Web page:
Ind eng chem res

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But, acid rain can have a pH of about 5. Acid rain leaches aluminum from the soil. That aluminum may be harmful to plants as well as animals.

Acid rain also removes minerals and nutrients from the soil that trees need to grow. Acidic precipitation can be caused by natural (volcanoes) and man-made activities, such as from cars and in the generation of electricity. The precursors, or chemical forerunners, of acid rain formation result from both natural sources, such as volcanoes and decaying vegetation, and man-made sources, primarily emissions of sulfur dioxide (SO2) and nitrogen oxides (NOx) resulting from fossil fuel combustion.

The burning of fossil fuels (coal and oil) by power-production companies and industries releases sulfur into the air that combines with oxygen to form sulfur dioxide (SO2). T 51 com from cars cause the formation of nitrogen oxides in the air. From these gases, airborne sulfuric acid (H2SO4) and nitric acid (HNO3) can be formed and be dissolved in the water vapor in the air.

Although acid-rain gases may originate in urban areas, they are often carried for hundreds of miles in the atmosphere by winds into rural areas. That is johnson trueye forests and lakes in the countryside can be harmed by acid rain that originates in cities. The environment can generally adapt to a certain amount of acid rain.

Often soil is slightly basic (due to naturally occurring limestone, which has a pH of greater than 7). Because bases counteract acids, these soils tend to balance out some of the acid rain's acidity. But in areas, such as some of the Rocky Mountains and parts of the northwestern and southeastern United States, where limestone does not naturally occur in the soil, acid ind eng chem res can harm the environment.

Some fish and animals, such as frogs, have a hard time adapting to and reproducing anthelios la roche an acidic environment. Many plants, such as evergreen trees, are damaged by acid rain and acid fog.

I've seen some of the acid-rain damage to the evergreen forests in the Black Forest of Germany. Much of the Black Forest was indeed black because so much of the green pine needles had been destroyed, leaving only the black trunks and limbs.

You also might notice how acid rain has eaten away the stone in some cities' buildings robbins pathology stone artwork. Acidity in rain is measured by collecting samples of rain and measuring its pH. To find the distribution of rain acidity, weather ind eng chem res are monitored and rain samples are collected at sites all over the country.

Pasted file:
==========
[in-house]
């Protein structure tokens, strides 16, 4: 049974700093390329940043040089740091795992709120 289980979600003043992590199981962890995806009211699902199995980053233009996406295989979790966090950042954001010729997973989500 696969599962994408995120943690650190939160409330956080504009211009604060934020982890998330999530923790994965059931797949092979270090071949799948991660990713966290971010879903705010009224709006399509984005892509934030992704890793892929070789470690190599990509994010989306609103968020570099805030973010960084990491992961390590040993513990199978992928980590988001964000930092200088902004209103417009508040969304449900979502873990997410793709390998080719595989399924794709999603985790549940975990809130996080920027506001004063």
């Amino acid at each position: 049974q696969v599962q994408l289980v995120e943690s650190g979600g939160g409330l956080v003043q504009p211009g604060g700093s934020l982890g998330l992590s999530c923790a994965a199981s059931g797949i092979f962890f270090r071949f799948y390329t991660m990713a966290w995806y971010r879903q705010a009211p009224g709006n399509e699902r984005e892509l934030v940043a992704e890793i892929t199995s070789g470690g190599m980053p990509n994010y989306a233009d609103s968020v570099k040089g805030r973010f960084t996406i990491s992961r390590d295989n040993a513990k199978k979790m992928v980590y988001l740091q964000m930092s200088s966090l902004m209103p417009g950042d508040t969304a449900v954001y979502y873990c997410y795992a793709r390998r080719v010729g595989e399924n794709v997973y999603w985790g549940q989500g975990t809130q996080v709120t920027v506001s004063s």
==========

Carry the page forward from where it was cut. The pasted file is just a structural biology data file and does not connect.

The areas of greatest acidity (lowest pH values) are located ind eng chem res the Northeastern United States. This pattern of high acidity is caused by the large ind eng chem res of cities, the dense population, and the concentration of power and industrial plants in the Northeast. In addition, the prevailing wind direction brings storms ind eng chem res pollution to the Northeast ind eng chem res the Midwest, and dust from the soil and rocks in the Northeastern United States is less likely to neutralize acidity in the rain.

When you hear or read in the media about the effects of acid ind eng chem res, you are usually told about the lakes, fish, and trees in New England and Canada. However, we are becoming aware of an additional concern: many of our historic buildings and monuments are located in the areas of highest acidity. In Europe, where buildings are much older and pollution levels have been ten times greater than in ind eng chem res United States, there is a growing awareness that pollution and acid rain are ind eng chem res the deterioration of buildings and monuments.

Stone weathers (deteriorates) as part of the normal geologic cycle through natural chemical, physical, and biological processes when it is exposed to the environment. This weathering process, over hundreds of millions of years, turned the Appalachian Mountains from towering peaks as high as the Rockies to the rounded knobs we see today.

Our concern is that air pollution, particularly in urban areas, may be accelerating the normal, natural rate of stone deterioration, so that we may prematurely lose buildings and sculptures of historic or cultural value. This religious medieval sculpture, made of sandstone, has been degraded by the acidification of air and rains.

Many buildings and monuments are made of stone, and ind eng chem res buildings use stone for decorative trim. Granite is now the most widely used stone for buildings, monuments, and bridges.

Limestone is the second most used building stone.



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